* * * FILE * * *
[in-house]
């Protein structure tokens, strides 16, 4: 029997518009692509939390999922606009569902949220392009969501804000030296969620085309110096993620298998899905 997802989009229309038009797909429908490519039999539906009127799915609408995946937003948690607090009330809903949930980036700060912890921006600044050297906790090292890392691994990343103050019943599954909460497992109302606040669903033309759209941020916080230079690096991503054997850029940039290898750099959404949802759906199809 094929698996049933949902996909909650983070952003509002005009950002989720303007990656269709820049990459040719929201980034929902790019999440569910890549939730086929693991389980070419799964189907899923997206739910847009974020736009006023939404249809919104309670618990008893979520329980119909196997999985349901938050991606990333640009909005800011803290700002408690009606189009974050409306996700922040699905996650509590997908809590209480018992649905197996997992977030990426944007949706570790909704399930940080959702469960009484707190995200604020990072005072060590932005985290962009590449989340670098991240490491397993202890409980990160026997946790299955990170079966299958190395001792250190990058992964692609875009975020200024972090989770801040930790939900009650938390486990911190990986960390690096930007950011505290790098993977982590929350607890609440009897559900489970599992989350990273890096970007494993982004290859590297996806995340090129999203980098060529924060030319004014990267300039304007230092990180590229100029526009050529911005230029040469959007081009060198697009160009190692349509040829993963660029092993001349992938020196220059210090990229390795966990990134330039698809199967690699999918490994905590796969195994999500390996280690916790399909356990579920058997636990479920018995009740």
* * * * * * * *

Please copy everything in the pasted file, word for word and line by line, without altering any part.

[in-house]
């Protein structure tokens, strides 16, 4: 029997518009692509939390999922606009569902949220392009969501804000030296969620085309110096993620298998899905 997802989009229309038009797909429908490519039999539906009127799915609408995946937003948690607090009330809903949930980036700060912890921006600044050297906790090292890392691994990343103050019943599954909460497992109302606040669903033309759209941020916080230079690096991503054997850029940039290898750099959404949802759906199809 094929698996049933949902996909909650983070952003509002005009950002989720303007990656269709820049990459040719929201980034929902790019999440569910890549939730086929693991389980070419799964189907899923997206739910847009974020736009006023939404249809919104309670618990008893979520329980119909196997999985349901938050991606990333640009909005800011803290700002408690009606189009974050409306996700922040699905996650509590997908809590209480018992649905197996997992977030990426944007949706570790909704399930940080959702469960009484707190995200604020990072005072060590932005985290962009590449989340670098991240490491397993202890409980990160026997946790299955990170079966299958190395001792250190990058992964692609875009975020200024972090989770801040930790939900009650938390486990911190990986960390690096930007950011505290790098993977982590929350607890609440009897559900489970599992989350990273890096970007494993982004290859590297996806995340090129999203980098060529924060030319004014990267300039304007230092990180590229100029526009050529911005230029040469959007081009060198697009160009190692349509040829993963660029092993001349992938020196220059210090990229390795966990990134330039698809199967690699999918490994905590796969195994999500390996280690916790399909356990579920058997636990479920018995009740």